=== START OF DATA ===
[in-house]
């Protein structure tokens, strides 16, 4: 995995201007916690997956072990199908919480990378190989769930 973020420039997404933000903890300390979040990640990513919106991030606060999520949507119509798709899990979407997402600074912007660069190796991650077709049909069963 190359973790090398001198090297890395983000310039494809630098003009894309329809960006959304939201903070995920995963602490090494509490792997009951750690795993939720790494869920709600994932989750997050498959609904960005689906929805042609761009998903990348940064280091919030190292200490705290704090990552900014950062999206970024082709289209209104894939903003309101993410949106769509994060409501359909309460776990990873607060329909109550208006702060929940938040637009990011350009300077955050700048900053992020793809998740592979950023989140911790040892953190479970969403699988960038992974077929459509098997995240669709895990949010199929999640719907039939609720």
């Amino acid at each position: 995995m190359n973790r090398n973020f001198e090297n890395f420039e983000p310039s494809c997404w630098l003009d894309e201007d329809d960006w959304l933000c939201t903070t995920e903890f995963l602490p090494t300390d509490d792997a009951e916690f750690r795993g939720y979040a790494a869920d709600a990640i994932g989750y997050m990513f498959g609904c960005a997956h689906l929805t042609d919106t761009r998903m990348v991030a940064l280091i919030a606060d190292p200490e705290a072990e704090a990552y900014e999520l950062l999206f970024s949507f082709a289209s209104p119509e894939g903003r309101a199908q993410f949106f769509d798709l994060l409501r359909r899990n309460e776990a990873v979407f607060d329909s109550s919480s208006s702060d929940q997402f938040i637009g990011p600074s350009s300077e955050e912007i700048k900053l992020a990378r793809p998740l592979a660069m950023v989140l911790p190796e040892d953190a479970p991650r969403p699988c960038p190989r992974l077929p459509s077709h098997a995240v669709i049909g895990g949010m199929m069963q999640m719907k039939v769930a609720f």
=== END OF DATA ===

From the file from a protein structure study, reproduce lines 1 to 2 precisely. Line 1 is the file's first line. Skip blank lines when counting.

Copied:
[in-house]
């Protein structure tokens, strides 16, 4: 995995201007916690997956072990199908919480990378190989769930 973020420039997404933000903890300390979040990640990513919106991030606060999520949507119509798709899990979407997402600074912007660069190796991650077709049909069963 190359973790090398001198090297890395983000310039494809630098003009894309329809960006959304939201903070995920995963602490090494509490792997009951750690795993939720790494869920709600994932989750997050498959609904960005689906929805042609761009998903990348940064280091919030190292200490705290704090990552900014950062999206970024082709289209209104894939903003309101993410949106769509994060409501359909309460776990990873607060329909109550208006702060929940938040637009990011350009300077955050700048900053992020793809998740592979950023989140911790040892953190479970969403699988960038992974077929459509098997995240669709895990949010199929999640719907039939609720």